Well, it's my birthday week. Yes, I celebrate the entire week! I feel that the older you get the more you deserve to celebrate. Since my b-day falls in mid-November, that makes me a Scorpio, and it got me thinking about these gorgeous Estée Lauder Zodiac compacts that I spotted a few months ago. I like the designs, but I think the nicest thing about these compacts is the corresponding birthstone on each clasp.
Capricorn and Aquarius:
Pisces and Aries:
Taurus and Gemini:
Cancer and Leo:
Virgo and Libra:
Scorpio and Sagittarius:
Let's take a peek at some art historical references. Zodiac signs figured prominently in Western medieval art. Of course, back then depictions of the zodiac signs weren't as closely linked to personality traits as they are now - they usually represented the labor performed in each month (there were many variations depending on the region, however). Here are some of my favorite examples.
Stained glass windows at Chartres Cathedral - this picture shows Scorpio (in the middle), Sagittarius (upper right), the month of December (upper left), Libra (lower left):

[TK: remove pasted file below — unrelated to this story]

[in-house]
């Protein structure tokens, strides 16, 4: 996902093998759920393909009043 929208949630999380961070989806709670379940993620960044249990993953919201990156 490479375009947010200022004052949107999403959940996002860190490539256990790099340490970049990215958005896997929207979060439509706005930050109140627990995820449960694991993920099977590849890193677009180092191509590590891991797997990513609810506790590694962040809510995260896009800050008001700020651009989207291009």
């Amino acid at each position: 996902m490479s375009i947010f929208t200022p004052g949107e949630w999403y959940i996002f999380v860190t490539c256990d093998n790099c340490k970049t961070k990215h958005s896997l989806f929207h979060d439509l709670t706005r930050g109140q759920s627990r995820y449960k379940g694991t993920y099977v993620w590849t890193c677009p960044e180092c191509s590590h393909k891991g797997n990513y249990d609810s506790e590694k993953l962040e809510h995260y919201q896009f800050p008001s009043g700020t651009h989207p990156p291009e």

Leo (middle), Virgo (upper right), Cancer (lower right):
(images from medart.pitt.edu)
Roundels at Canterbury Cathedral:
(images from paradoxplace.com)
February (typically represented by warming by the fire) and July (wheat threshing) month pages from Les Très Riches Heures de Duc de Berry, an illuminated manuscript:
(images from en.wikipedia.org)
At roughly the same time, zodiac signs were gaining popularity in Egyptian, Syrian and Iranian art. Both these regions as well as those in the West based their illustrations on ancient Greek astrology.
Here's an inkwell and flask, both from Iran:So that concludes this altogether too-brief survey of zodiac signs in medieval art. Which one was your favorite? Do you like your zodiac sign? Will you be snapping up one of these Estée Lauder compacts in honor of your birthday?
P.S. Speaking of birthdays and presents, be sure to enter to win some NARS Andy Warhol treats!